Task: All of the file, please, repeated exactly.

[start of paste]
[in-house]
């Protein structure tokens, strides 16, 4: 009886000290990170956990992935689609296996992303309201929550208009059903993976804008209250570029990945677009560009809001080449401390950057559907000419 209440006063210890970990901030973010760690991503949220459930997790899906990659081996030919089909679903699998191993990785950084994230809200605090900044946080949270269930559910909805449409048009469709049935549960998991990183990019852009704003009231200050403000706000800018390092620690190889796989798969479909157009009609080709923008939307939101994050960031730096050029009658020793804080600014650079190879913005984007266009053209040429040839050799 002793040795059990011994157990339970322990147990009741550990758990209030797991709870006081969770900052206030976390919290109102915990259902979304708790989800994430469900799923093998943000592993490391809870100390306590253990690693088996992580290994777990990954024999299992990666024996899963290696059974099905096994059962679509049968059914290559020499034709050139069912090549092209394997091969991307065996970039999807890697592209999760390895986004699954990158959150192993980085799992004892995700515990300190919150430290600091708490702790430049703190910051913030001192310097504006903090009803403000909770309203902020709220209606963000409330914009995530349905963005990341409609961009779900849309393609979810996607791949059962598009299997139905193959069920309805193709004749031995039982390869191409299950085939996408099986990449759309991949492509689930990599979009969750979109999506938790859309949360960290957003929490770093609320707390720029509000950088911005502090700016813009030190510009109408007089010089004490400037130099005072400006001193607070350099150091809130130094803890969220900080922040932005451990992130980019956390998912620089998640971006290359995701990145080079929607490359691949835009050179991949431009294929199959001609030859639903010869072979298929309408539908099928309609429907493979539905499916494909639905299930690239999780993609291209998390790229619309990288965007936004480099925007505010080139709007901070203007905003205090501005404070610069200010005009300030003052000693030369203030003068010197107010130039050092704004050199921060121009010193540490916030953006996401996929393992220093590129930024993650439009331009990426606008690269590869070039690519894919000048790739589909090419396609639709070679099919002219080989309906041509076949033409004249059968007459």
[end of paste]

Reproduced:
[in-house]
């Protein structure tokens, strides 16, 4: 009886000290990170956990992935689609296996992303309201929550208009059903993976804008209250570029990945677009560009809001080449401390950057559907000419 209440006063210890970990901030973010760690991503949220459930997790899906990659081996030919089909679903699998191993990785950084994230809200605090900044946080949270269930559910909805449409048009469709049935549960998991990183990019852009704003009231200050403000706000800018390092620690190889796989798969479909157009009609080709923008939307939101994050960031730096050029009658020793804080600014650079190879913005984007266009053209040429040839050799 002793040795059990011994157990339970322990147990009741550990758990209030797991709870006081969770900052206030976390919290109102915990259902979304708790989800994430469900799923093998943000592993490391809870100390306590253990690693088996992580290994777990990954024999299992990666024996899963290696059974099905096994059962679509049968059914290559020499034709050139069912090549092209394997091969991307065996970039999807890697592209999760390895986004699954990158959150192993980085799992004892995700515990300190919150430290600091708490702790430049703190910051913030001192310097504006903090009803403000909770309203902020709220209606963000409330914009995530349905963005990341409609961009779900849309393609979810996607791949059962598009299997139905193959069920309805193709004749031995039982390869191409299950085939996408099986990449759309991949492509689930990599979009969750979109999506938790859309949360960290957003929490770093609320707390720029509000950088911005502090700016813009030190510009109408007089010089004490400037130099005072400006001193607070350099150091809130130094803890969220900080922040932005451990992130980019956390998912620089998640971006290359995701990145080079929607490359691949835009050179991949431009294929199959001609030859639903010869072979298929309408539908099928309609429907493979539905499916494909639905299930690239999780993609291209998390790229619309990288965007936004480099925007505010080139709007901070203007905003205090501005404070610069200010005009300030003052000693030369203030003068010197107010130039050092704004050199921060121009010193540490916030953006996401996929393992220093590129930024993650439009331009990426606008690269590869070039690519894919000048790739589909090419396609639709070679099919002219080989309906041509076949033409004249059968007459």